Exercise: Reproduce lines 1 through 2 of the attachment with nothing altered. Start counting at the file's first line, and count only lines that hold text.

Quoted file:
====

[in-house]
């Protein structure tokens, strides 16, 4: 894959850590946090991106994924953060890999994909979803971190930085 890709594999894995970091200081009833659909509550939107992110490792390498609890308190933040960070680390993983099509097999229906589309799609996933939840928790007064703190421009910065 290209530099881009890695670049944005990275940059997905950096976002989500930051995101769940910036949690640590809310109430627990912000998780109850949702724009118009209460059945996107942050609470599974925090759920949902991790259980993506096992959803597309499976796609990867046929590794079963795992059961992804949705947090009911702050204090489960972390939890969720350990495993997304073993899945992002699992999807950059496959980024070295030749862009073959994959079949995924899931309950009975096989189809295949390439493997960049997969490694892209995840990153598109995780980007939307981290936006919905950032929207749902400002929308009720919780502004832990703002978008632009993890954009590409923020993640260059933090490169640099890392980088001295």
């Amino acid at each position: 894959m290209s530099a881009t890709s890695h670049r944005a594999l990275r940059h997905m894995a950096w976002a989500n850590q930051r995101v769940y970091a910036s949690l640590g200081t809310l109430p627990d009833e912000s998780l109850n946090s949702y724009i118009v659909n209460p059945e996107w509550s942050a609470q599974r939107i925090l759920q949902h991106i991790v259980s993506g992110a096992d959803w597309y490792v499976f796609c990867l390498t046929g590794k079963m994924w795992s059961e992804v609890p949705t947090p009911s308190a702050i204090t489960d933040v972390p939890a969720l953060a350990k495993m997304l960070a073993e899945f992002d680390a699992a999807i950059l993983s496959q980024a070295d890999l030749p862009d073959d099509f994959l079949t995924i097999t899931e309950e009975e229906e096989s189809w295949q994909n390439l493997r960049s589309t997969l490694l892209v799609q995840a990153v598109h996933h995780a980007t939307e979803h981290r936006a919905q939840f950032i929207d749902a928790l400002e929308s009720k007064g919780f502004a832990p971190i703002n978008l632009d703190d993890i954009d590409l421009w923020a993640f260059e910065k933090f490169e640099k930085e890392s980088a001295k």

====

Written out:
[in-house]
């Protein structure tokens, strides 16, 4: 894959850590946090991106994924953060890999994909979803971190930085 890709594999894995970091200081009833659909509550939107992110490792390498609890308190933040960070680390993983099509097999229906589309799609996933939840928790007064703190421009910065 290209530099881009890695670049944005990275940059997905950096976002989500930051995101769940910036949690640590809310109430627990912000998780109850949702724009118009209460059945996107942050609470599974925090759920949902991790259980993506096992959803597309499976796609990867046929590794079963795992059961992804949705947090009911702050204090489960972390939890969720350990495993997304073993899945992002699992999807950059496959980024070295030749862009073959994959079949995924899931309950009975096989189809295949390439493997960049997969490694892209995840990153598109995780980007939307981290936006919905950032929207749902400002929308009720919780502004832990703002978008632009993890954009590409923020993640260059933090490169640099890392980088001295």